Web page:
For any enterprise, the definition and amount of “critical data” on laptops and desktops is increasing. This is fueled by increasing security concerns, user mobility and cross-geography office expansions. While the expectations have increased, the existing backup solutions haven’t adapted well with these changes. They still continue to depend upon large computational resources and dedicated and trusted network/media for backups. The reason, I think, is that most of PC backup solutions have been molded out of old server archival products. In short, the key requirements for an enterprise PC backup should be –
- Simple and Automated
- Non-intrusive – Light weight and resource/power friendly
- Secure and Internet friendly
- WAN and bandwidth optimized
- Support for incremental backup for large files like Outlook PST
- On-demand restore points
Features Explained –
1. Simple and Automated
“Backing up your PC is one of those things, like eating right or changing your oil on time, that everybody knows they’re supposed to do, but too few people actually carry off well…” Walter Mossberg, The Wall Street Journal
Surprisingly most of the Notebook backup solutions still have calender schedules. IMO, this is prehistoric. The setup should be max 5 steps and schedules as simple as – “Run every 4 hours”.
2. Non-intrusive – Light weight and resource/power friendly
The primary reason employees hate backup is because of the system/network slowdowns caused by the backup which ticks in as soon as the user logs in. Laptops are replacing desktops in most of the enterprises, but the software still hasn’t evolved. Backups should be resource friendly and optimized low power consumption. Also, simple options like these can make a lot of difference
- Don’t backup when i am on battery
- Consume max 10% of my CPU
- Consume max. 20% of my bandwidth
3. WAN and Bandwidth optimized
Every company has a reasonably good percentage of mobile workforce. And usually this includes the top-tier management (CEO, and likes). With increasing laptop thefts and data risks, backups should be WAN/Internet ready. The user should be able to choose a bandwidth (something like use 10% of my bandwidth) and the backup solution should just do the job, even over the weakest internet links. This also greatly helps in cross-office backups and backup consolidation efforts.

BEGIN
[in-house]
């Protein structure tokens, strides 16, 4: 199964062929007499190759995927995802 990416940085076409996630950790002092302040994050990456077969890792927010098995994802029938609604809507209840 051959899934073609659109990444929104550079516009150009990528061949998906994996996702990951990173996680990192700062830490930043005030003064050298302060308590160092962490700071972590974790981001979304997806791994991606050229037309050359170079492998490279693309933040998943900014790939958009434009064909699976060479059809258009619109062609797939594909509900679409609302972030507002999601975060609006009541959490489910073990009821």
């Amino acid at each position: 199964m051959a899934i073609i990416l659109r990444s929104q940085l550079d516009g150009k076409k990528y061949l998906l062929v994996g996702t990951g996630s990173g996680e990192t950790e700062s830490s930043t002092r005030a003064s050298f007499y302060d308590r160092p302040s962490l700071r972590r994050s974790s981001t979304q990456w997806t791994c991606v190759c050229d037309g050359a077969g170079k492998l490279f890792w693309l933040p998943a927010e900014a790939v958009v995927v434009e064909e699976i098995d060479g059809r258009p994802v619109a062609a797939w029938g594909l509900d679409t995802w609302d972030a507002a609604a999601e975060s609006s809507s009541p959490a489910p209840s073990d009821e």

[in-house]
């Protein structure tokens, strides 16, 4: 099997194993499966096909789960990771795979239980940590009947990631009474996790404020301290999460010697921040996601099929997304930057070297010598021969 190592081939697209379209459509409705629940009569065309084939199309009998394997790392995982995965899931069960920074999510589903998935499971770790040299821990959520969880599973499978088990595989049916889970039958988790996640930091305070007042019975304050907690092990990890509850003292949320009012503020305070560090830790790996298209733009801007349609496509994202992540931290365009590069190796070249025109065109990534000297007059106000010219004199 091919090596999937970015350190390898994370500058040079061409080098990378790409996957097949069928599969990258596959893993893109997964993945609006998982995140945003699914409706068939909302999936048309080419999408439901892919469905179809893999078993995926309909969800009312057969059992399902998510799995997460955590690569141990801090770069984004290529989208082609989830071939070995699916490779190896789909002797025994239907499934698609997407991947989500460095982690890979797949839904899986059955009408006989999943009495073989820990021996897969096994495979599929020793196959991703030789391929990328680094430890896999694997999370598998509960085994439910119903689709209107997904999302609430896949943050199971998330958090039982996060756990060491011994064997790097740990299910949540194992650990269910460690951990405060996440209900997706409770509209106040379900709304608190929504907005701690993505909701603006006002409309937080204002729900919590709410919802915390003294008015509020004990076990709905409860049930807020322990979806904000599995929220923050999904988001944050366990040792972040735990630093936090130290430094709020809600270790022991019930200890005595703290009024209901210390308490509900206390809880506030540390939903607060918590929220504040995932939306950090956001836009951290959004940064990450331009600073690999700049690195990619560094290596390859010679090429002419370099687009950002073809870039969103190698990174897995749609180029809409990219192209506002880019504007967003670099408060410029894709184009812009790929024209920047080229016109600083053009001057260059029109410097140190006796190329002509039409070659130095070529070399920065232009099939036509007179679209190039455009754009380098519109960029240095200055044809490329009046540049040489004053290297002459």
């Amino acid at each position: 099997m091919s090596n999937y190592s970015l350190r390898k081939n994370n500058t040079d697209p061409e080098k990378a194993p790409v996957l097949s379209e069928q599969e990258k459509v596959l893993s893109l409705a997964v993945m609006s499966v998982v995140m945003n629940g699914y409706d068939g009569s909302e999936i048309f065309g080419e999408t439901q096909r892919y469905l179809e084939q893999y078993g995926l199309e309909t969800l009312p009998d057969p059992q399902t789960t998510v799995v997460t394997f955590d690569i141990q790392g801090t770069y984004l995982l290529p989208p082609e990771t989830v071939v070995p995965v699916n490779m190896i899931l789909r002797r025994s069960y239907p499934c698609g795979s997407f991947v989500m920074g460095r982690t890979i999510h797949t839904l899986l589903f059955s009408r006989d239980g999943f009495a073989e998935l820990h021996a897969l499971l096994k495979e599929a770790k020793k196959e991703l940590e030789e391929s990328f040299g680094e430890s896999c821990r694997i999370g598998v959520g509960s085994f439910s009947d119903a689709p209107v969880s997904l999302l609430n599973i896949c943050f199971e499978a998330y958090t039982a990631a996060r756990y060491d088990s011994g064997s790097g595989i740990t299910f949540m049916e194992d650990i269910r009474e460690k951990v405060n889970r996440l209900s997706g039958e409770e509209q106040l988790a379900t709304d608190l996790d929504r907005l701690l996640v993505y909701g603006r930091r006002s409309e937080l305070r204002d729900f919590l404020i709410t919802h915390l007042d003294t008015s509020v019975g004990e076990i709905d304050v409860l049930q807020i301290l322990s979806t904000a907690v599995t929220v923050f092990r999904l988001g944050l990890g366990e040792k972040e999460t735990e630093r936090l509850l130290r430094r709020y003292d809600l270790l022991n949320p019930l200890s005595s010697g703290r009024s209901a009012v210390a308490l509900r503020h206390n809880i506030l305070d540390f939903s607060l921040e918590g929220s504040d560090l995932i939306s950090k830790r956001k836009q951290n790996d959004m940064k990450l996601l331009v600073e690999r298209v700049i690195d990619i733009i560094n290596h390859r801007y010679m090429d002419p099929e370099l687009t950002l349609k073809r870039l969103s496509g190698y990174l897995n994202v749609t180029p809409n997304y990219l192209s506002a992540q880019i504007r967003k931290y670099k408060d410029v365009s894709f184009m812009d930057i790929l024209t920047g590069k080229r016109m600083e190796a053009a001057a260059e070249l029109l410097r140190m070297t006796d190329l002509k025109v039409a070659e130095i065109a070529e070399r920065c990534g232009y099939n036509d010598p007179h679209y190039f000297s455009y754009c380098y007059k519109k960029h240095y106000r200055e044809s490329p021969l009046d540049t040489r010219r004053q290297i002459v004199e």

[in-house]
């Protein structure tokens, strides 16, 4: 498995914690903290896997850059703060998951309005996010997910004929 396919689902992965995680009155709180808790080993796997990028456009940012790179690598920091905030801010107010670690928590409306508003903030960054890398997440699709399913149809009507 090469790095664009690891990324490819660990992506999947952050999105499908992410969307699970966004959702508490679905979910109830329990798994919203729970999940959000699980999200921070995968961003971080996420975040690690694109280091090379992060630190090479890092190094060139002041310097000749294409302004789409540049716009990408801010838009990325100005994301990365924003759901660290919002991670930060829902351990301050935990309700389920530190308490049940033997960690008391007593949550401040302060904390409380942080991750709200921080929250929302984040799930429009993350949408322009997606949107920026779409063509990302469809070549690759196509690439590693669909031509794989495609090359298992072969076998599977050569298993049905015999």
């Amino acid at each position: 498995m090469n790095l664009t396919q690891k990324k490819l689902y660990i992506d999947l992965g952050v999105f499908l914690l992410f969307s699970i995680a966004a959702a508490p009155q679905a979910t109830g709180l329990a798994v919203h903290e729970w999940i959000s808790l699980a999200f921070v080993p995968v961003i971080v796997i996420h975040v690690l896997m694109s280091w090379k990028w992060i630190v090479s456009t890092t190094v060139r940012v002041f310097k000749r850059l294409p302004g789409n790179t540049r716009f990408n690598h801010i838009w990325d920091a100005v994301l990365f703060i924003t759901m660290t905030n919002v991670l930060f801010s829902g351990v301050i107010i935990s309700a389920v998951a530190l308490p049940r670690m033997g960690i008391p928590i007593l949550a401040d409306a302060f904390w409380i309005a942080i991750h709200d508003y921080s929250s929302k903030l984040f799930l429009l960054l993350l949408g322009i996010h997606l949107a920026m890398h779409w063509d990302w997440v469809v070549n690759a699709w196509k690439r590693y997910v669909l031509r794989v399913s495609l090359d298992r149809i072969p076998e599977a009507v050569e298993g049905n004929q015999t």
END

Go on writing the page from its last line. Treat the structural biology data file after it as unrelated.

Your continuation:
4. Secure and Internet friendly
Security is very important, specially when you are over WAN/VPN. Most of the backup solutions are Server triggered, making security policies for firewalls and monitoring very diffic ult (every one is afraid, when they see data flowing out of their network). The backups should be client triggered, so that the server side firewalls just allow and monitor inbound traffic. Also, the solution should be able to securely setup encrypted/authenticated channels to backup. (SSL channels are best, when it comes to WAN/Internet).
5. Support for incremental sync for large files like Outlook PST
With data increasing, and WAN coming into picture it is very important that the backups are incremental in nature and only the changed bits are copied back to the server.
6. On-demand restore (points)
Sending an email to admin to get the data back is surely complete NO, specially when the user may be off-site/traveling. The backup software should facilitate a smart (possibly browser) based remote and secure data restore. So next time you choose a backup software for your personal or enterprise needs, make sure it has evolved to have the above mentioned features. And remember – backup more, backup often.